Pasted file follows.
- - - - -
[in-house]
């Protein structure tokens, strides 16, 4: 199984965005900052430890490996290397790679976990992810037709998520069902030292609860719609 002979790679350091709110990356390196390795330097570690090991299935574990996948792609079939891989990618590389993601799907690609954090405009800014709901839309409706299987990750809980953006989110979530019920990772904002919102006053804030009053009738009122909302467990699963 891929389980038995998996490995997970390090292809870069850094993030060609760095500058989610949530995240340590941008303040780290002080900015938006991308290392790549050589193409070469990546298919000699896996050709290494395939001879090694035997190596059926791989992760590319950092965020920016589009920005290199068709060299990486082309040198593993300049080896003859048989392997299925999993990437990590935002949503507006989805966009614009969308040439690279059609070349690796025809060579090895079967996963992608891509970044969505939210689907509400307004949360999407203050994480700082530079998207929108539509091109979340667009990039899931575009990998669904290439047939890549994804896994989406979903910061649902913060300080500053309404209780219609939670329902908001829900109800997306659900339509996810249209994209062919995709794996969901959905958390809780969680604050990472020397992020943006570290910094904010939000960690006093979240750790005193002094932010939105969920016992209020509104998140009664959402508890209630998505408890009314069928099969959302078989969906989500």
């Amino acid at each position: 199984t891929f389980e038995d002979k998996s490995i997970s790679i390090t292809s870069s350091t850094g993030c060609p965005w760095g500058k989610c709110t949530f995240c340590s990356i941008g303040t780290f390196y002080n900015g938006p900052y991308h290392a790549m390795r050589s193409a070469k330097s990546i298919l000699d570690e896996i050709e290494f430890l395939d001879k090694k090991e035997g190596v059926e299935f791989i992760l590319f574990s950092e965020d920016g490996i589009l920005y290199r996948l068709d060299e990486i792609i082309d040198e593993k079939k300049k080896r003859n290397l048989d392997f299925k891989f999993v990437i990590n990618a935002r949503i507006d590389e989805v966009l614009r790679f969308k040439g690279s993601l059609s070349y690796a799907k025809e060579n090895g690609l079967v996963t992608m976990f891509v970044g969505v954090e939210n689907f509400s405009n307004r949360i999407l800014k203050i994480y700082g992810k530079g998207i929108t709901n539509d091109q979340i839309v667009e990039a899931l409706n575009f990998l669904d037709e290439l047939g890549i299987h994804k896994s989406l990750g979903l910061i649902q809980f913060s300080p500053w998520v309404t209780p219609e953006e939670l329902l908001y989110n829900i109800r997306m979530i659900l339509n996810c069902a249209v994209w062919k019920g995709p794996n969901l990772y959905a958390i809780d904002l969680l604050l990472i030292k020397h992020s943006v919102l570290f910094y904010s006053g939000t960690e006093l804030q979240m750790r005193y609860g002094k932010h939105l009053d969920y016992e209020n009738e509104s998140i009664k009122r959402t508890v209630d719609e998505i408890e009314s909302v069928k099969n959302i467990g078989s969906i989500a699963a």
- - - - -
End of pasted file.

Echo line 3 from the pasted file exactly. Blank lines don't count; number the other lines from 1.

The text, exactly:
């Amino acid at each position: 199984t891929f389980e038995d002979k998996s490995i997970s790679i390090t292809s870069s350091t850094g993030c060609p965005w760095g500058k989610c709110t949530f995240c340590s990356i941008g303040t780290f390196y002080n900015g938006p900052y991308h290392a790549m390795r050589s193409a070469k330097s990546i298919l000699d570690e896996i050709e290494f430890l395939d001879k090694k090991e035997g190596v059926e299935f791989i992760l590319f574990s950092e965020d920016g490996i589009l920005y290199r996948l068709d060299e990486i792609i082309d040198e593993k079939k300049k080896r003859n290397l048989d392997f299925k891989f999993v990437i990590n990618a935002r949503i507006d590389e989805v966009l614009r790679f969308k040439g690279s993601l059609s070349y690796a799907k025809e060579n090895g690609l079967v996963t992608m976990f891509v970044g969505v954090e939210n689907f509400s405009n307004r949360i999407l800014k203050i994480y700082g992810k530079g998207i929108t709901n539509d091109q979340i839309v667009e990039a899931l409706n575009f990998l669904d037709e290439l047939g890549i299987h994804k896994s989406l990750g979903l910061i649902q809980f913060s300080p500053w998520v309404t209780p219609e953006e939670l329902l908001y989110n829900i109800r997306m979530i659900l339509n996810c069902a249209v994209w062919k019920g995709p794996n969901l990772y959905a958390i809780d904002l969680l604050l990472i030292k020397h992020s943006v919102l570290f910094y904010s006053g939000t960690e006093l804030q979240m750790r005193y609860g002094k932010h939105l009053d969920y016992e209020n009738e509104s998140i009664k009122r959402t508890v209630d719609e998505i408890e009314s909302v069928k099969n959302i467990g078989s969906i989500a699963a």